Irish short film Wave is again in contention for an Oscar®, after being selected as the Grand Prix Irish Short winner at the Cork Film Festival 2017 Awards Ceremony this evening (November 19th). The award was presented ahead of the sold-out Closing Gala screening of Downsizing at The Everyman.

Benjamin Cleary and TJ O’Grady Peyton’s winning short is already on the longlist for the 90th Academy Awards® in the Live Action Short Film category thanks to its win at the Galway Film Fleadh in July and reinforces that placing with this win. The award was presented by RTÉ Supporting the Arts, principal media partner of the Cork Film Festival and given by Colm Crowley, RTÉ Cork.

Wave tells the story of Gasper Rubicon, who wakes from a coma speaking a fully formed but unrecognisable language. Cleary’s 2015 short, Stutterer won the Oscar® for Best Live Action Short at the 88th Academy Awards®.


The winner of the Grand Prix International Short Award, Mahdi Fleifel’s A Drowning Man (Denmark, Greece, UK), will also automatically qualify for the Academy Awards® longlist.

Wave is a very deserving winner, and is a worthy inclusion on the Academy Awards’® longlist. The quality of shorts within this year’s Festival programme has been exceptional, highlighting creativity and diversity in both subject matter and form.

The Cork Film Festival has a long-standing commitment to presenting and promoting such talent, further demonstrated this year through 17 short film programmes. We are delighted that, for the first time, selected Irish shorts from this year’s programme will feature on the RTÉ Player following the Festival. In addition, both Irish and international shorts from the Festival will be made available to the public beyond the Festival through our online library, AVA, accessed in Cork City Library.
Fiona Clark, Festival Producer and CEO

The Shorts Jury, chaired by BAFTA nominated producer Farah Abushwesha, also selected Linda Curtin’s Everything Alive is in Movement, as the winner of the Best Cork Short, while Best Documentary Short went to Mia Mullarkey’s Mother & Baby, a documentary on survivors of the Tuam mother and baby home, which had its world premiere as part of the Bord Scannán na hÉireann/the Irish Film Board World Premiere Shorts programme.

Other prize winners announced at the closing ceremony included Untitled directed by Michael Glawogger and Monika Will, which won the Gradam Na Féile Do Scannáin Faisnéise / Award for Cinematic Documentary. The film was created two years after the sudden death of Michael Glawogger by editor Monika Willi who took footage produced during Michael’s filming in the Balkans, Italy, and Northwest and West Africa.

Michael Inside

Michael Inside

The Gradam Spiorad Na Féile / Spirit of The Festival Award, presented by The River Lee, principal accommodation partner, went to Rima Das’Village Rockstars. It follows a young village girl in northeast India who wants to start her own rock band. An honourable mention went to Dafydd Flynn for his performance in Frank Berry’s Michael Inside.

The Cork Film Festival Nomination for the 2018 European Short Film Awards was Sebastian Lang’s Container.

The Audience Award, presented by The Gate Cinema, principal venue partner, was won by Frank Berry’s acclaimed Michael Inside, telling the story of an 18-year-old living in Dublin who is sentenced to three months in prison after he is caught hiding drugs for his friend’s older brother.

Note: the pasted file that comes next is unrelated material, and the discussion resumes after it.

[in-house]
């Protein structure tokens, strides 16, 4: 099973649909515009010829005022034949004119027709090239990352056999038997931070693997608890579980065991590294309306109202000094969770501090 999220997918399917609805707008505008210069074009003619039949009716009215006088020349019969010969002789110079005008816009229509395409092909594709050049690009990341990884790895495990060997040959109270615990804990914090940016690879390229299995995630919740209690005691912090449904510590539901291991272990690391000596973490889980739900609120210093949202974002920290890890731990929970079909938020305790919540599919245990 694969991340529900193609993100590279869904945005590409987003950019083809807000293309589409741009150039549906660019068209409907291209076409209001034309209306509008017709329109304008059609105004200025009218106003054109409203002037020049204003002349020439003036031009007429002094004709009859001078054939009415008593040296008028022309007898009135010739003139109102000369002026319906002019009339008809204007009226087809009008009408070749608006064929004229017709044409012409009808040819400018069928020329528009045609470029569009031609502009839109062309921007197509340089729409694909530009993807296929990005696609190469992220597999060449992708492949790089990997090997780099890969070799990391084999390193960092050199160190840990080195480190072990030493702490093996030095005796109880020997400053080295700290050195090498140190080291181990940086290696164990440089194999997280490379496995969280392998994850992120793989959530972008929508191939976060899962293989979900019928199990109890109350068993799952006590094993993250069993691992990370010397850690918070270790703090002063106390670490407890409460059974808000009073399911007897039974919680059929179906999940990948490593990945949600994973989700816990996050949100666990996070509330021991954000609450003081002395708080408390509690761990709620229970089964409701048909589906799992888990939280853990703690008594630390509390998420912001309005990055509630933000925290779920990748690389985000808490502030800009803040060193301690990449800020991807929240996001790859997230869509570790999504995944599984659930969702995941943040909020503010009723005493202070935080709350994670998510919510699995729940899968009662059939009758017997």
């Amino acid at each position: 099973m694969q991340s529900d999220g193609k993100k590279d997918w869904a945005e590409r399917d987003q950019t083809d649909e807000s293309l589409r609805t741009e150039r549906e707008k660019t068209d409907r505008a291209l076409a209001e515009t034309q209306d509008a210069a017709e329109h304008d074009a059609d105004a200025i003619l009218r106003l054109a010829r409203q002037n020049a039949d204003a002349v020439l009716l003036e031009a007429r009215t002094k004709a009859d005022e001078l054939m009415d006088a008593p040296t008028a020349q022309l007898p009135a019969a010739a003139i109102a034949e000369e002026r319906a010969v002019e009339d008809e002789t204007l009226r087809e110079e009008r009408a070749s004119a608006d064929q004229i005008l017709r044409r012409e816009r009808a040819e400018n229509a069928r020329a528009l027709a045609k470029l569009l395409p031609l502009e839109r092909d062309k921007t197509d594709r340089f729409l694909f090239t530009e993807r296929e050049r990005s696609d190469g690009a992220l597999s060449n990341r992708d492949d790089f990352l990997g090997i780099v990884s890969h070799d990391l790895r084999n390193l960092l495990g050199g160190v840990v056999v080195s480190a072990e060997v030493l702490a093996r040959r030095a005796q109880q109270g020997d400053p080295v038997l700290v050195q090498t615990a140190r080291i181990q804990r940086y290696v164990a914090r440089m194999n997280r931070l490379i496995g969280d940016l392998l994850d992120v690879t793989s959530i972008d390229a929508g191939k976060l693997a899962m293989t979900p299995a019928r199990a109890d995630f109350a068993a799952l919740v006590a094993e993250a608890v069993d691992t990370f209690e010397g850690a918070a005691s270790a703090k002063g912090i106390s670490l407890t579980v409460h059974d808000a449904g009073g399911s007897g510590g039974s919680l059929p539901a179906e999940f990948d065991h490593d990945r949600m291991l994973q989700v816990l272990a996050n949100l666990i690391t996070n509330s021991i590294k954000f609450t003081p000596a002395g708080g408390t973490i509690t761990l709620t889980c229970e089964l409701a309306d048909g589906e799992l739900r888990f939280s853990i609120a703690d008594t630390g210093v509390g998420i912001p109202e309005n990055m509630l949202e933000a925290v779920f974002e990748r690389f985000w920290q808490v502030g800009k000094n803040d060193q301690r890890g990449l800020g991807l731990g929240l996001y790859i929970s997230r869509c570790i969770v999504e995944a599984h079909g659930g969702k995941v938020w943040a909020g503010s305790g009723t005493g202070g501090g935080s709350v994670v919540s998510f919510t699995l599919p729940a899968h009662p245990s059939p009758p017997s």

The Cork Film Festival Youth Jury Award went to Last Man in Aleppo, directed by Feras Fayyad. The film allows the viewers to experience the rescue work of Syrian volunteers, The White Helmets.

This year audiences had an opportunity to see 115 features, 34 documentaries and 116 shorts. For the majority of the films shown, this was the only chance to see them on the big screen in Cork.

We were delighted to present Doc Day presented in partnership with Bord Scannán na hÉireann/the Irish Film Board and supported by Broadcasting Authority of Ireland and Screen Training Ireland. Other highlights included Elaine Hoey’s The Ground Opened Up, presented in collaboration with the National Sculpture Factory, our Illuminate programme of films and discussions exploring mental health, presented in partnership with Arts +Minds / HSE, and a range of events in partnership with the Irish Film Institute.

We are hugely appreciative to all our funders, sponsors, partners, patrons, friends, and industry colleagues who have ensured the success of the 62nd Cork Film Festival, and we are especially grateful to the large and loyal audiences who attended.Fiona Clark, Festival Producer and CEO

Cork Film Festival is proudly supported by principal funder the Arts Council, along with Cork City Council and Arts Office, Bord Scannán na hÉireann/the Irish Film Board, Fáilte Ireland, the Broadcasting Authority Ireland, Screen Training Ireland, Culture Ireland and Creative Europe Media.

Principal media partner is RTÉ Supporting the Arts and media partners are the Irish Examiner and Red FM.

The Cork Film Festival will return for its 63rd edition in November 2018.

One Response

  1. Irish Warrior

    The most boring of all the short documentaries got an award and one of the worst Irish short-films in years got picked again after the Galway “fiasco”.

    Surely the headlines are much better by picking those two than by choosing some other projects that were way better.

    You might think that the jury in Cork would choose quality over headlines but that seems to be a dream.

    Anyways, maybe next year there will be a bit of common sense rather than the idiotic thoughts that usually lead to the names picked for the awards.


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